5. 5. Optimal NT-proBNP cut-points for the diagnosis or exclusion of AHFS • BNP and NT-proBNP single cut point of 300 pg/mL to rule out AHFS • 2 cut points to rule in AHFS depending on age: – <50 years old ( >450 pg/mL) – >50 years old ( >900 pg/mL) Am J Cardiol. 2005;95:948–954. • Age-independent cutoff of 900 pg/mL • Age-stratified approach of 450/900/1800 for patients aged <50/50 to 75/>75 years Eur Heart J 2006;27:330–337 Am J Cardiol. 2008;101:29–38
  6. 6. • BNP testing led to reductions in the – Number of patients hospitalized (75% v.s. 85%, p=0.008) – Time to discharge (8.0 days versus 11.0 days, p=0.001) – Cost ($5410 versus $7264, p=0.006) – Time to treatment (63 minutes versus 90 minutes, p=0.03)
  7. 7. Current Therapy • Heterogeneous Presentations Met With Homogeneous Therapy • Regardless of the baseline cardiac pathophysiology, critical presenting features such as hemodynamic status, presence (or absence) of myocardial ischemia, and renal dysfunction, the current goals of ED therapy are to relieve congestion, balance hemodynamics, achieve euvolemia, and avoid harm, such as myocardial and renal injury.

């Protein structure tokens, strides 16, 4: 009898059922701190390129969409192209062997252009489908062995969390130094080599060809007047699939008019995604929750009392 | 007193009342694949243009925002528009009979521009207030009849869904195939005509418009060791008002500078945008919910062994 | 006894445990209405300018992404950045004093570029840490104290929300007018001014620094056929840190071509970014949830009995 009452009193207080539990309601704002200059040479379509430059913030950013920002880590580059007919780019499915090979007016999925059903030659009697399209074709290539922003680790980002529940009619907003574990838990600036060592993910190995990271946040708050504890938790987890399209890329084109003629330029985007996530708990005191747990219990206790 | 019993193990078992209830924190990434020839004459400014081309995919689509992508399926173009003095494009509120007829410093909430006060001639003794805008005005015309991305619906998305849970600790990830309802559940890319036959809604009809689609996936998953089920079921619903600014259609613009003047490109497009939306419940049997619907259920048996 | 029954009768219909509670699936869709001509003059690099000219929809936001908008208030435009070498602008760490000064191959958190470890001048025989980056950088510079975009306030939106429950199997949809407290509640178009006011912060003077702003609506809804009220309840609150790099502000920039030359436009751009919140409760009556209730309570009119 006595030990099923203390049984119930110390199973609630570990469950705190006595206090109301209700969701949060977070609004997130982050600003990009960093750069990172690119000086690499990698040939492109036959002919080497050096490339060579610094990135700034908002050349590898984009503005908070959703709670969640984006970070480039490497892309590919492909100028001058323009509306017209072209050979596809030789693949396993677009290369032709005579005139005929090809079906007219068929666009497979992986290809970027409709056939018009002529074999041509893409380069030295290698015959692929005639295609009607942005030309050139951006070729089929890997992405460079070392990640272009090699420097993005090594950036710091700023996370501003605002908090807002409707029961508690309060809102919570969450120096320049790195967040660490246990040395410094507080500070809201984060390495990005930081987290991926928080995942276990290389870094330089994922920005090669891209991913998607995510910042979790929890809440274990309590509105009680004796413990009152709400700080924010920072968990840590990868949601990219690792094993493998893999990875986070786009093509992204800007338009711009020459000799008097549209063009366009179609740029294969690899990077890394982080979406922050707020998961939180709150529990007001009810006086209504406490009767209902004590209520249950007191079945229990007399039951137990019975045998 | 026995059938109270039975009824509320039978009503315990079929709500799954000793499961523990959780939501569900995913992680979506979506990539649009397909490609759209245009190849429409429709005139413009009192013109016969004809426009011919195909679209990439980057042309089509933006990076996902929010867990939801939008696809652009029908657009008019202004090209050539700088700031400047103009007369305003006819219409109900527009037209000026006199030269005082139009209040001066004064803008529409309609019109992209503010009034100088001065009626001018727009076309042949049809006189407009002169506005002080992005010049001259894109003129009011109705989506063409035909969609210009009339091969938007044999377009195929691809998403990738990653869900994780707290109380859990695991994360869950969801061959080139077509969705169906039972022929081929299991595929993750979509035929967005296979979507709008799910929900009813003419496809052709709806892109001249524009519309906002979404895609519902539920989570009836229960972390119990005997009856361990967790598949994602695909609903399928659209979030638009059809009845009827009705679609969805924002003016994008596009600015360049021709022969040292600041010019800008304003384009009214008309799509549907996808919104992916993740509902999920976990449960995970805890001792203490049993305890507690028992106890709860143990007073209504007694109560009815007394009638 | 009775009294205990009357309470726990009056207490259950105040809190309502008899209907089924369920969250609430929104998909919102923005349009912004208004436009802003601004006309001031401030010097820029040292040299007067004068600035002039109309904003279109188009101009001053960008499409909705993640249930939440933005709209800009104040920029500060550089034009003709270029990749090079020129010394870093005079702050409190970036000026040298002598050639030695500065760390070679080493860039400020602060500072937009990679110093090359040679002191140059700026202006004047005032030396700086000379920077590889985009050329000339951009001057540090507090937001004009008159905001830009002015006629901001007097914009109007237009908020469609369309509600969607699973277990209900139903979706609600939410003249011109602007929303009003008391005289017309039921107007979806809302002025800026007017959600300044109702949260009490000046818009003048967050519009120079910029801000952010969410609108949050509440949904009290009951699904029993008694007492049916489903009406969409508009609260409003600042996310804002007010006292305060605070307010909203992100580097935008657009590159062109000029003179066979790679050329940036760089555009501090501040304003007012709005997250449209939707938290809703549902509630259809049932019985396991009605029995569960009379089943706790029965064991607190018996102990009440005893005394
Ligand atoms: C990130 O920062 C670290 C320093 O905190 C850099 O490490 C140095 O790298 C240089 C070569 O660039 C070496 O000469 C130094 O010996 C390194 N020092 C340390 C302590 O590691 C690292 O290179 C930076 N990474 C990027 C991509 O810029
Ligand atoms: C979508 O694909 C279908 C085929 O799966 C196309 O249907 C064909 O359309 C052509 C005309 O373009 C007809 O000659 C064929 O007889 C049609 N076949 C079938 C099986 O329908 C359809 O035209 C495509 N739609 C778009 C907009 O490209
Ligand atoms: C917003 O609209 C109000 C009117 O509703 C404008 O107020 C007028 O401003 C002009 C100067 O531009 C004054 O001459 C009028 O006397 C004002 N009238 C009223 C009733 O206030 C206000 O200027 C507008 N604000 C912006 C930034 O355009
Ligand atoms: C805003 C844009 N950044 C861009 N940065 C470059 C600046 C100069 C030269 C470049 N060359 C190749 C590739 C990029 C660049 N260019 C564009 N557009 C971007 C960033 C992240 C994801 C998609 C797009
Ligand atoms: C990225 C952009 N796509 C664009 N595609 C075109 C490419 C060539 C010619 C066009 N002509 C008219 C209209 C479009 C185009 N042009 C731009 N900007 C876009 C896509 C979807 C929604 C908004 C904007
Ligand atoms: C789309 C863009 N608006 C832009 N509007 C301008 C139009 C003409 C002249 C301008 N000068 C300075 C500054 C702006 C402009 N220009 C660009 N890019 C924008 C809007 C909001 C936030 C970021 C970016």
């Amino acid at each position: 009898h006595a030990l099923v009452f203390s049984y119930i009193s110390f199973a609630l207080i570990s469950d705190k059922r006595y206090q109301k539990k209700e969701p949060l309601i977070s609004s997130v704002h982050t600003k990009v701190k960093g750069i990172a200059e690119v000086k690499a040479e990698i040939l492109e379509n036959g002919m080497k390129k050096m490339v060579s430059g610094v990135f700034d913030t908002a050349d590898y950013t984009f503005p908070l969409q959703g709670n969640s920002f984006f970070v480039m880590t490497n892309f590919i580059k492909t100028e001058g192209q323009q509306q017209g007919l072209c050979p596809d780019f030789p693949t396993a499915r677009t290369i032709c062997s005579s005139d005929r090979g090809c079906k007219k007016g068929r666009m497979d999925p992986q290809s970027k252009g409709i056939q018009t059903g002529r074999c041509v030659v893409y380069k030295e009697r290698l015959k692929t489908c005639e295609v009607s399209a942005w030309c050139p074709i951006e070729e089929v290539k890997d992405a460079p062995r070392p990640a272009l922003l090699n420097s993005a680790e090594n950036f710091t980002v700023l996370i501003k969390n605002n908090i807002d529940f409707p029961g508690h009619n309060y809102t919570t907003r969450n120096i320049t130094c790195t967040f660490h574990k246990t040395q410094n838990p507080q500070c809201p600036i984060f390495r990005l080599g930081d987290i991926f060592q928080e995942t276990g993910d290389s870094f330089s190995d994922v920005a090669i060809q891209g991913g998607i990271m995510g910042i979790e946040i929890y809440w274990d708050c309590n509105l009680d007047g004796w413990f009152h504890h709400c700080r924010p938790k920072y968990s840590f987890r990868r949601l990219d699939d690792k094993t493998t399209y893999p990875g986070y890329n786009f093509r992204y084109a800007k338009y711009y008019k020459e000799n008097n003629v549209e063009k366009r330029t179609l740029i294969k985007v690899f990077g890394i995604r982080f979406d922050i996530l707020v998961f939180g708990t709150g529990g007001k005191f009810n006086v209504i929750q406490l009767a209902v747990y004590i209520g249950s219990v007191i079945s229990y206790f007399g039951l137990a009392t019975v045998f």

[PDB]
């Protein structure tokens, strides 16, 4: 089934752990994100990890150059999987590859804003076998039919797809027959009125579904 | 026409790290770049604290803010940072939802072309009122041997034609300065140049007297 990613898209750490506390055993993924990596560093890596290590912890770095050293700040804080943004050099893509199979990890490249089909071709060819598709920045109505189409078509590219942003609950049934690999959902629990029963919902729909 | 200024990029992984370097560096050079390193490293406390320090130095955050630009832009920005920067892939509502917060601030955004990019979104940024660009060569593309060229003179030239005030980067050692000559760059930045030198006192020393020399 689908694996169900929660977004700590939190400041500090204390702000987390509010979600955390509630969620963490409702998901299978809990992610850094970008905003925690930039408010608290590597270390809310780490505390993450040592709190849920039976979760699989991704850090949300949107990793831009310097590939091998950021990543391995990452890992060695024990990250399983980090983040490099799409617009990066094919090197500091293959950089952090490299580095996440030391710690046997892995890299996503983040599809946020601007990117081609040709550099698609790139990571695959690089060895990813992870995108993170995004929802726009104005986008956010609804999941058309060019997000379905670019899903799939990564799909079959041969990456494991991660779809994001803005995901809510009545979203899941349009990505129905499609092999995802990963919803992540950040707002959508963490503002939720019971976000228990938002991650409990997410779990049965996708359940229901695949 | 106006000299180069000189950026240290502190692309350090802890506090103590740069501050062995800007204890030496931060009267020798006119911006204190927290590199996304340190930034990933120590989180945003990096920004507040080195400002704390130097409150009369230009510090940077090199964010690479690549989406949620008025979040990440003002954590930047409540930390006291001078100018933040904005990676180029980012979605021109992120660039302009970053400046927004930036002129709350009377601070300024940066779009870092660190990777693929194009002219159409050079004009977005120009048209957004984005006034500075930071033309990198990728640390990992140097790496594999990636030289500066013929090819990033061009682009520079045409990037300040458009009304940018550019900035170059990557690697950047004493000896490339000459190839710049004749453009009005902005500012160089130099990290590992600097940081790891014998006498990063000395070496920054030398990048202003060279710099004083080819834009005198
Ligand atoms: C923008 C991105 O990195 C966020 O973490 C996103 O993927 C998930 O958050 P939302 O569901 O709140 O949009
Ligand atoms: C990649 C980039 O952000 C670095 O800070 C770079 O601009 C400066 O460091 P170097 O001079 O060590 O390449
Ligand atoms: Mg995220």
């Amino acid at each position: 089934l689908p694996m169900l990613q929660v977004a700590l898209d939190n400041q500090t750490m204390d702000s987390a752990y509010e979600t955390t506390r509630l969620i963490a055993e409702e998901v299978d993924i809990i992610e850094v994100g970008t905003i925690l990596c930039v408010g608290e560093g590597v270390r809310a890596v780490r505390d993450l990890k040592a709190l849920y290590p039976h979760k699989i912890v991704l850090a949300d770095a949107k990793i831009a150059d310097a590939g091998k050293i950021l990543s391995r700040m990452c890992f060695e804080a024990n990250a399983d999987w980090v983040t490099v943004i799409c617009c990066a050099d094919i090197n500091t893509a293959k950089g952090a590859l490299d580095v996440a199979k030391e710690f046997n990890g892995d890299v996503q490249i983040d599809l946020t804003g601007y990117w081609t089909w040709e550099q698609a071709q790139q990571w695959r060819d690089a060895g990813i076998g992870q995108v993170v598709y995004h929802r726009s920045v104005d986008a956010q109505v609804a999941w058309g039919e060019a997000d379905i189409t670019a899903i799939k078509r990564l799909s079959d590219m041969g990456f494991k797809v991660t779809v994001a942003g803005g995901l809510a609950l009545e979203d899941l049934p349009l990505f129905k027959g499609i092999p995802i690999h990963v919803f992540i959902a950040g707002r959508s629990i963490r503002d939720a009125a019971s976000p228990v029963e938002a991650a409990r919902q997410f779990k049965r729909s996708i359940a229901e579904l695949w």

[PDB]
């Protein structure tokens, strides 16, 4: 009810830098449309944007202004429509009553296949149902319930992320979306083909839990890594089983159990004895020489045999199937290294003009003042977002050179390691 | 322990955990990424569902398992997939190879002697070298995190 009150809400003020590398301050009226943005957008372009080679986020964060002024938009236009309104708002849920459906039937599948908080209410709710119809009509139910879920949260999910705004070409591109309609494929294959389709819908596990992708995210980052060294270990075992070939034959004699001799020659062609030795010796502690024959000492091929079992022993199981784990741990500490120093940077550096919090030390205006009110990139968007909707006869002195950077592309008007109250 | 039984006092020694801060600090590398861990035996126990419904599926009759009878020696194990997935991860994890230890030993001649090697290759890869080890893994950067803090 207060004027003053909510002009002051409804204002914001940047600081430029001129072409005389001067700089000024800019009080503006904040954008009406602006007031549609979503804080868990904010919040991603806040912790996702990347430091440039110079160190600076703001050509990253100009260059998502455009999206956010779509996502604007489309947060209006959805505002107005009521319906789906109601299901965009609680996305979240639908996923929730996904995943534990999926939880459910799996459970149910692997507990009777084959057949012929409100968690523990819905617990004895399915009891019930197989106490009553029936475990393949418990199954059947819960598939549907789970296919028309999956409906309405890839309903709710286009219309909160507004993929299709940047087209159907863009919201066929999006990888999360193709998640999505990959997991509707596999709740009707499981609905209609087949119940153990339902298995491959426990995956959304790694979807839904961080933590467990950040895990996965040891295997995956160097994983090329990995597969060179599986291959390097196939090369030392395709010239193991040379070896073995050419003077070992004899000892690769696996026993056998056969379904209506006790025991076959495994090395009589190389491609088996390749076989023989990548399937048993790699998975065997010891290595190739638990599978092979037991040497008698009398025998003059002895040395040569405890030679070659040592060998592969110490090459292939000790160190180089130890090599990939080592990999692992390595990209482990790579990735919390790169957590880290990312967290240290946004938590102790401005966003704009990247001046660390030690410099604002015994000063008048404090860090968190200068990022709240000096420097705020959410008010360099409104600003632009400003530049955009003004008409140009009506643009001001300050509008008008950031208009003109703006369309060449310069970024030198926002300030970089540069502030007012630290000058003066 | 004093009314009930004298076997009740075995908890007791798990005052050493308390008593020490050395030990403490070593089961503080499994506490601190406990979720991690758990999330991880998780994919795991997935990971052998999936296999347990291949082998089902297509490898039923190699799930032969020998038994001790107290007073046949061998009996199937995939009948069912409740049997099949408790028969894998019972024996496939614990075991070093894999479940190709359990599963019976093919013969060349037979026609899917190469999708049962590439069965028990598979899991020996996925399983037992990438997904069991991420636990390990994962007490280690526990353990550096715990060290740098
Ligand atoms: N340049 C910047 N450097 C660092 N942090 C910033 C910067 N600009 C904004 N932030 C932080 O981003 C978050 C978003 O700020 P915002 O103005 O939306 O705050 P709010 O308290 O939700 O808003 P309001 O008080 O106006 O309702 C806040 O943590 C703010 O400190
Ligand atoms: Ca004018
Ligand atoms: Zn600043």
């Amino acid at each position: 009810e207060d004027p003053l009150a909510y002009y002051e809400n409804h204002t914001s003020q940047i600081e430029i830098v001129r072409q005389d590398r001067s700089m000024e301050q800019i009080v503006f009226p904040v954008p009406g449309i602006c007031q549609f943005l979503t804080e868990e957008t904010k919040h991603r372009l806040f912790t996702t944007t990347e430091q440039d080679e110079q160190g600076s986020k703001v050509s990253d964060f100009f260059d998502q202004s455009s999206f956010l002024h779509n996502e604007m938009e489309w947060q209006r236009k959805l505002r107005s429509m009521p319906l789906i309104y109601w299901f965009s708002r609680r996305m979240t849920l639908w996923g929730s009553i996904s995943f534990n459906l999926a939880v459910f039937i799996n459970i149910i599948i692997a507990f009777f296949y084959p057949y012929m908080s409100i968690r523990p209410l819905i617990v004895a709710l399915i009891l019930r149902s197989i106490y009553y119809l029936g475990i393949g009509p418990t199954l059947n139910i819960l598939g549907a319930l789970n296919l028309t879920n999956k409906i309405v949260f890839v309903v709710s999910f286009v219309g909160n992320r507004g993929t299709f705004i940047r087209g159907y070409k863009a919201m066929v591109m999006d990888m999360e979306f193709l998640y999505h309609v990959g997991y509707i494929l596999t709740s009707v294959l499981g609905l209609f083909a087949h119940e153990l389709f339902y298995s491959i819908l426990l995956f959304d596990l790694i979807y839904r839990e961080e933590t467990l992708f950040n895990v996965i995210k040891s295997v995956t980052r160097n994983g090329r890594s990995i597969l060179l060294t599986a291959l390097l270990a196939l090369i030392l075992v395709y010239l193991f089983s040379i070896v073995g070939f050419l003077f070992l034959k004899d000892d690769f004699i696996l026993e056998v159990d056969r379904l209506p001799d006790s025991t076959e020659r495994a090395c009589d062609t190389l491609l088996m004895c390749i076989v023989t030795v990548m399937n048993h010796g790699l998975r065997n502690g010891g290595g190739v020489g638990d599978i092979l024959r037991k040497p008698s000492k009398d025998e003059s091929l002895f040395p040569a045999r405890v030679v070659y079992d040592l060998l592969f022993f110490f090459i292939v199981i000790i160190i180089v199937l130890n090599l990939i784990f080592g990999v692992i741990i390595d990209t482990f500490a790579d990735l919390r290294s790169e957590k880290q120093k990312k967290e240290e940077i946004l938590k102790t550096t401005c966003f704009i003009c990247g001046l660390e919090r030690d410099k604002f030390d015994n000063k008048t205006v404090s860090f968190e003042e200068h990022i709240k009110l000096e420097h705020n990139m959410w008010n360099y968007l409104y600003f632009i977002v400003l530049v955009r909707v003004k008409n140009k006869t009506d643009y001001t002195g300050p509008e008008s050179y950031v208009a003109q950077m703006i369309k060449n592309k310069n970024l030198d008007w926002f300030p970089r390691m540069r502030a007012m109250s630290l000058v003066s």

8. 8. • Initial stabilization focuses on determining whether the patient requiresventilatory support, either via endotracheal intubation or noninvasive ventilation (NIV). • Diuretics and vasodilators, including intravenous ACEI, are frequently used in the treatment of AHFS patients with congestion and normal or elevated blood pressure.
  9. 9. • Patients with AHFS and low cardiac output and monitored by a pulmonary artery catheter suggests that 0.8 mg of sublingual nitroglycerin causes a clinically significant decrease in systemic vascular resistance and an increase in the cardiac index in less than 30 minutes.